University innovation funding could be linked to SME work

Heif review to ‘look again’ at incentives for helping small businesses, says Hefce chief

April 17, 2014

Money universities receive to boost knowledge exchange could be linked to their work with small- and medium-sized businesses, the head of the England’s funding council has hinted.

The Higher Education Innovation Fund (Heif), currently worth £160 million a year, has been increasingly concentrated since 2011 on those universities that bring in larger amounts of money through their work with businesses and not-for-profit organisations.

But Madeleine Atkins, chief executive of the Higher Education Funding Council for England, told a conference this week that universities’ interaction with small- and medium-sized enterprises “could be better” and that the Treasury “would very much like to see our engagement with SMEs picking up”.

Hefce was reviewing how Heif funding works and will “look again” at the incentives for universities to work with SMEs, she told the annual conference of the Association of University Administrators, held in Manchester, on 16 April.

Further announcements would be made during this calendar year, she added.

One of Professor Atkins’ slides also showed which Local Enterprise Partnerships had the most links with universities mentioned in their strategy documents – the South East Midlands, Birmingham and Sheffield LEPs featured the most partnerships with the academy, dwarfing other regions such as Oxford.

She also warned about a “worrying” 8 per cent decline since 2005-6 in the number of UK students taking full-time taught master’s degrees.

“This is not a good picture if you’re looking at the government industrial strategy, if you’re looking at the need for economic growth,” she said.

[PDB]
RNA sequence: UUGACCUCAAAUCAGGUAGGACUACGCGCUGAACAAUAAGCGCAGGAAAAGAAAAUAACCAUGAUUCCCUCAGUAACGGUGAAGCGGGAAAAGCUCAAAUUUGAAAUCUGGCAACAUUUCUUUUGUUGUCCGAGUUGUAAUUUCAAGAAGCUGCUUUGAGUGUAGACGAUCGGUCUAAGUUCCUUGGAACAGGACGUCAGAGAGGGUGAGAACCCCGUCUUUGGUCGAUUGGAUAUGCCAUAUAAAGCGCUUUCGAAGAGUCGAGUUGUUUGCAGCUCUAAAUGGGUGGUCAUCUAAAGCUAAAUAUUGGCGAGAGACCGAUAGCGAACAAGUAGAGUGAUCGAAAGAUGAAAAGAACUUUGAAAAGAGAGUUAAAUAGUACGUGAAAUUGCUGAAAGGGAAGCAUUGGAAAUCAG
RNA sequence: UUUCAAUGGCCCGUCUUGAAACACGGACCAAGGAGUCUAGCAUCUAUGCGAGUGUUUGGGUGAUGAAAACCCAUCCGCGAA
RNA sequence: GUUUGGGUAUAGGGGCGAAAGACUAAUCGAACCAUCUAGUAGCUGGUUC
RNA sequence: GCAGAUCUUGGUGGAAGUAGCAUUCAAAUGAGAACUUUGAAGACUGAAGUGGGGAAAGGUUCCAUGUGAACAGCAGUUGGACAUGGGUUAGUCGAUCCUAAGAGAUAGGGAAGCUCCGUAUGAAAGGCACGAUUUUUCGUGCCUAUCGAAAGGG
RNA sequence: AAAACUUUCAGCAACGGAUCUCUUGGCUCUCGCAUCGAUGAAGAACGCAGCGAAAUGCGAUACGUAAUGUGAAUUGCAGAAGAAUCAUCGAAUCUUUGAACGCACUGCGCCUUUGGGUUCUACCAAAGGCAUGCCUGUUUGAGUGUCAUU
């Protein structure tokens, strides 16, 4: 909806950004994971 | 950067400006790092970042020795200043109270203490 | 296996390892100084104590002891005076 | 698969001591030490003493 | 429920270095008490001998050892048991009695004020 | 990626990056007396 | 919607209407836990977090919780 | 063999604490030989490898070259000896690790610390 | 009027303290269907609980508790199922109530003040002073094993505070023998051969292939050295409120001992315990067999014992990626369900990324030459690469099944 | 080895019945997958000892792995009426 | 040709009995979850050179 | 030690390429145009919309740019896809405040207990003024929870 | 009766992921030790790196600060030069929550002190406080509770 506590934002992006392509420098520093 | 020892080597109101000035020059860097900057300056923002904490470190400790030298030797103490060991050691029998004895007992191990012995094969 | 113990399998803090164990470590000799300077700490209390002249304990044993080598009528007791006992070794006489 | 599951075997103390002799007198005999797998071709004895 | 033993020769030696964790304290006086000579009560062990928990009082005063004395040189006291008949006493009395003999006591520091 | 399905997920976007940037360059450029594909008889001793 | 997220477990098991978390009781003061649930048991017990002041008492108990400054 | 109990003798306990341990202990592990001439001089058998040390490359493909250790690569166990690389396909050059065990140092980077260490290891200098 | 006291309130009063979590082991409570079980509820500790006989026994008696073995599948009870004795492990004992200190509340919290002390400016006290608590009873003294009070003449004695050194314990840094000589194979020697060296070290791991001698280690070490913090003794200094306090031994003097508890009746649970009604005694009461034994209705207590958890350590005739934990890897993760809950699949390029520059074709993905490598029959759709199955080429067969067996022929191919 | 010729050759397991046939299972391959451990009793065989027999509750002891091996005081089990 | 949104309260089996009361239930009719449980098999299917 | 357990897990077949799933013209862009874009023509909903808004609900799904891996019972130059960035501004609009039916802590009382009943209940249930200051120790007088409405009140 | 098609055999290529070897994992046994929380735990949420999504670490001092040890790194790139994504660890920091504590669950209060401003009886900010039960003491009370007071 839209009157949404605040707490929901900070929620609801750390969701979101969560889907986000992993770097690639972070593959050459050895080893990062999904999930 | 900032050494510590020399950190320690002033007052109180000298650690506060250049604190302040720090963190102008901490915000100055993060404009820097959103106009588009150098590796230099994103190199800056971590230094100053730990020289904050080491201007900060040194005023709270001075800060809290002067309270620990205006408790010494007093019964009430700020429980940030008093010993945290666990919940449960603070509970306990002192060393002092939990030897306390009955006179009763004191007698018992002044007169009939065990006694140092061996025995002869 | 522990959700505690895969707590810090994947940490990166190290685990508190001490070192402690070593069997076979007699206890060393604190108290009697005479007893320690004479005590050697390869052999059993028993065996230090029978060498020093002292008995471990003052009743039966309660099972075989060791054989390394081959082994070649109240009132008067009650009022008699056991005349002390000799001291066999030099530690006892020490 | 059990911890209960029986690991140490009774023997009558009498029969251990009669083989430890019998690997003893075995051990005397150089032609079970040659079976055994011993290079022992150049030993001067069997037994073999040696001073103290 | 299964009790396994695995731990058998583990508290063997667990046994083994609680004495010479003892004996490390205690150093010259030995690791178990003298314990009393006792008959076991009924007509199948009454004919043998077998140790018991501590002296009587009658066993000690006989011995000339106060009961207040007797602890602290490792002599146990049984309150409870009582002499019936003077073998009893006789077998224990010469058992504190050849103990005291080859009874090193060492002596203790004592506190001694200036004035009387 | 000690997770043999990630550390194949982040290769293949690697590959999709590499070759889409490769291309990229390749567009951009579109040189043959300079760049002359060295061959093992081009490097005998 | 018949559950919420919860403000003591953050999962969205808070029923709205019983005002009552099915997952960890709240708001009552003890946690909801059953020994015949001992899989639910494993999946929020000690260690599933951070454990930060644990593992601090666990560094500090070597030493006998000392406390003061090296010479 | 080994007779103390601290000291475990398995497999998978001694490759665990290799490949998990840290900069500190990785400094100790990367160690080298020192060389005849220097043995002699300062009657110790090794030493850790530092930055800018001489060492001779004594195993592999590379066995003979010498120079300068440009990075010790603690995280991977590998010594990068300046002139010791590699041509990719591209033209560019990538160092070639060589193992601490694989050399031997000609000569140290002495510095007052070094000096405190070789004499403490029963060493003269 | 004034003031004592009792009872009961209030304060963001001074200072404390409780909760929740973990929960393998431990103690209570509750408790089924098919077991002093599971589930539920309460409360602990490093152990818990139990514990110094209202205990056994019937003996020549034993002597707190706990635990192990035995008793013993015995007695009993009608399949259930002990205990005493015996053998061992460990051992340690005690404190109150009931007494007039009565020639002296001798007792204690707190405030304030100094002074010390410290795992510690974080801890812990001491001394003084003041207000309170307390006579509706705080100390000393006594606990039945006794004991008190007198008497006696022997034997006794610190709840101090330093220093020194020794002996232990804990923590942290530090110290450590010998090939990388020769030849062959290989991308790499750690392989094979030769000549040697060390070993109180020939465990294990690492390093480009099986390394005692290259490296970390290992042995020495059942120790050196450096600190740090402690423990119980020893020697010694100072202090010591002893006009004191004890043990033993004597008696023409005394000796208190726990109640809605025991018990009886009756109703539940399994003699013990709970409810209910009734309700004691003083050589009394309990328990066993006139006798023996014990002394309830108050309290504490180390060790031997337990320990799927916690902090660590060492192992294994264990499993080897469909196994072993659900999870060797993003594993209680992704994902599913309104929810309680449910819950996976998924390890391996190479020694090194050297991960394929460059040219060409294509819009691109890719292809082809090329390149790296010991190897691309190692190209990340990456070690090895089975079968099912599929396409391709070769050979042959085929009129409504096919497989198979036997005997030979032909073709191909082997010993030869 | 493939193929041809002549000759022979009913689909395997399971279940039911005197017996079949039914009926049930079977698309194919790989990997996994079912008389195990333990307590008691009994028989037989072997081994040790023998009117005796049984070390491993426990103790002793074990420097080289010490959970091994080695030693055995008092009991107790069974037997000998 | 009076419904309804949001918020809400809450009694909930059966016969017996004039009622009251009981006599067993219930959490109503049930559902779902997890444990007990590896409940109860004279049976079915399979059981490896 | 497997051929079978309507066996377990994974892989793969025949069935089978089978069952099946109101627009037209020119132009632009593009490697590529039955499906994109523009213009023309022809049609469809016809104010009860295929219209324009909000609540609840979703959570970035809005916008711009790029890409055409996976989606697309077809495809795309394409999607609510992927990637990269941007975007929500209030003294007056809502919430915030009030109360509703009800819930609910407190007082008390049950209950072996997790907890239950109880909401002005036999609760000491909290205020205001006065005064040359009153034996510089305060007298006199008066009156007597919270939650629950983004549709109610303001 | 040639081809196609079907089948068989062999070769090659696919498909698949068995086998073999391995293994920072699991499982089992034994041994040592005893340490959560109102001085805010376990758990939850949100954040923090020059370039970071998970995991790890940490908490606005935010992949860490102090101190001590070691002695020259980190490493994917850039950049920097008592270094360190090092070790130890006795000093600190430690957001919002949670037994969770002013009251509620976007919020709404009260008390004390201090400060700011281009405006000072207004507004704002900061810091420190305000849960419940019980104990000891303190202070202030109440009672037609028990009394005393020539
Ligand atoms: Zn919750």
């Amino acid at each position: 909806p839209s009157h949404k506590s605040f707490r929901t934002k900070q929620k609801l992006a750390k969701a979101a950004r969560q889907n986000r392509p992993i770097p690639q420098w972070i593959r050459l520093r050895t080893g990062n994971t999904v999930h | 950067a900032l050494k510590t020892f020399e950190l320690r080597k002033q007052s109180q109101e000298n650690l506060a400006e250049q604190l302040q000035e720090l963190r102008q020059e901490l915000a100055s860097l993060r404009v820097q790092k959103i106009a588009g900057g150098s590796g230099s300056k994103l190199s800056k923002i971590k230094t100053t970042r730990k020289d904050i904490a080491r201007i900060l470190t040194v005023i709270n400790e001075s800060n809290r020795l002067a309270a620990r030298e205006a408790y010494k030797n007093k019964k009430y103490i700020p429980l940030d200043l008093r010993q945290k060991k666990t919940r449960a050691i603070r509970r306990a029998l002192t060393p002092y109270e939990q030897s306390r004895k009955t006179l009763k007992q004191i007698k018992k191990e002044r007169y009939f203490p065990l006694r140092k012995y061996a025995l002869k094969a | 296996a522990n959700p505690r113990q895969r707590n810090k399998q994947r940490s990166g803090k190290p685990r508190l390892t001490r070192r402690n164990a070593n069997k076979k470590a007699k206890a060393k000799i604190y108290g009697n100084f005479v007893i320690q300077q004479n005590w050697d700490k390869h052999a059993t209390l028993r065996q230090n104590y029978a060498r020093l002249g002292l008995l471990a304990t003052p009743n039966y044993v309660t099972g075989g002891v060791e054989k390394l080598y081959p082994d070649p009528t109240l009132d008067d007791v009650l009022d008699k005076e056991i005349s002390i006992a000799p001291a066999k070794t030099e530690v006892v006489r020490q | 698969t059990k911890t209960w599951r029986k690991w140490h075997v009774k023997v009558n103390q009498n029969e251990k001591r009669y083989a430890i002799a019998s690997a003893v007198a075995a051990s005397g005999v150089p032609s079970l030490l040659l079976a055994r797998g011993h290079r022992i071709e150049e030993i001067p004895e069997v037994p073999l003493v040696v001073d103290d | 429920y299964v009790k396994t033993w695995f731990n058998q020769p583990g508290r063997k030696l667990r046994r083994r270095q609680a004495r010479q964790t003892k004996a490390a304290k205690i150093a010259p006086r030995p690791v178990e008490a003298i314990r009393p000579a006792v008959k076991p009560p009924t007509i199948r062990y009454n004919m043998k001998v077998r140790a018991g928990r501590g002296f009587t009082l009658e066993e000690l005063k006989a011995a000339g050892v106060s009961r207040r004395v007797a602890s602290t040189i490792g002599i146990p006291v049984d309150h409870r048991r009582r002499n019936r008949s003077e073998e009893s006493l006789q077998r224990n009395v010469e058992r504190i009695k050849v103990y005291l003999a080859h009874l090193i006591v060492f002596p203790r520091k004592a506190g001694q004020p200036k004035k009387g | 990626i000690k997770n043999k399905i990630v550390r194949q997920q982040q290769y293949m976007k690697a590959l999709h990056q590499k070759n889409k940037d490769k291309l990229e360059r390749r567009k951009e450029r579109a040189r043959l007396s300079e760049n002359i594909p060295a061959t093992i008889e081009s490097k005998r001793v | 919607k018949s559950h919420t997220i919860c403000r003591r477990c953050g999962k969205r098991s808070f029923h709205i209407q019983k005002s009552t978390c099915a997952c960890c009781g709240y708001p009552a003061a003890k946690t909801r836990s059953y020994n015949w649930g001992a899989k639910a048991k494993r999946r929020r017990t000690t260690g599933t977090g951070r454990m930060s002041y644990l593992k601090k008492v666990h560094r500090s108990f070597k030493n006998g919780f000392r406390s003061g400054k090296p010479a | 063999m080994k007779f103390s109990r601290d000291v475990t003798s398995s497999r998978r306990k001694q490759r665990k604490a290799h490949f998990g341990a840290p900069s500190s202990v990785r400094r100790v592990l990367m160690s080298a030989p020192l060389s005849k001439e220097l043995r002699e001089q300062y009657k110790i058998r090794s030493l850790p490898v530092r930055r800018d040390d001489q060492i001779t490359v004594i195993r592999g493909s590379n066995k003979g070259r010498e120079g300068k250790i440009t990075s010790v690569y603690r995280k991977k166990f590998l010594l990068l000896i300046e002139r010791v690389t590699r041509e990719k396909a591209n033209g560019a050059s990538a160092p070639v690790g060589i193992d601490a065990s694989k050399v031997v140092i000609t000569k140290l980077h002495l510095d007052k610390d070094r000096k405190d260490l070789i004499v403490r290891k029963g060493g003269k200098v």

Funding for postgraduate study should be a key focus of sector lobbying in the run up to the next Treasury spending review, she added.

david.matthews@tsleducation.com

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Reader's comments (2)

Presently relatively few HEIs feature strongly in research, which presumably detracts from UK economic competitiveness. Perhaps therefore QR strategy could be modified to embrace CPD research capability (preferably aligned with the curiosity aspect), so potentially helping address the apparent associated performance shortfall of the sector In tandem maybe merging HEIF with much of the RC budget, and bids mainly awarded for innovative projects jointly shared with business and not-for-profits sponsors might also advantageously help.
Any way, the most important action is to broke the licentious circle: Thinking under the old Paradigm INVENTED in the 20 century, after the Lorentz’s misconception, the Einstein‘s fantasies and the Tale for children by Lemaitre, etc. It is most important to study a New Paradigm, no invented rather developed after correcting the Lorentz’s misconception. See please: Galileo-Newton and Lorentz-Carezani transformation http://autodynamicslborg.blogspot.com/2012/03/galileo-newton-and-lorentz-carezani.html Lucy Haye Ph. D. SAA’s representative

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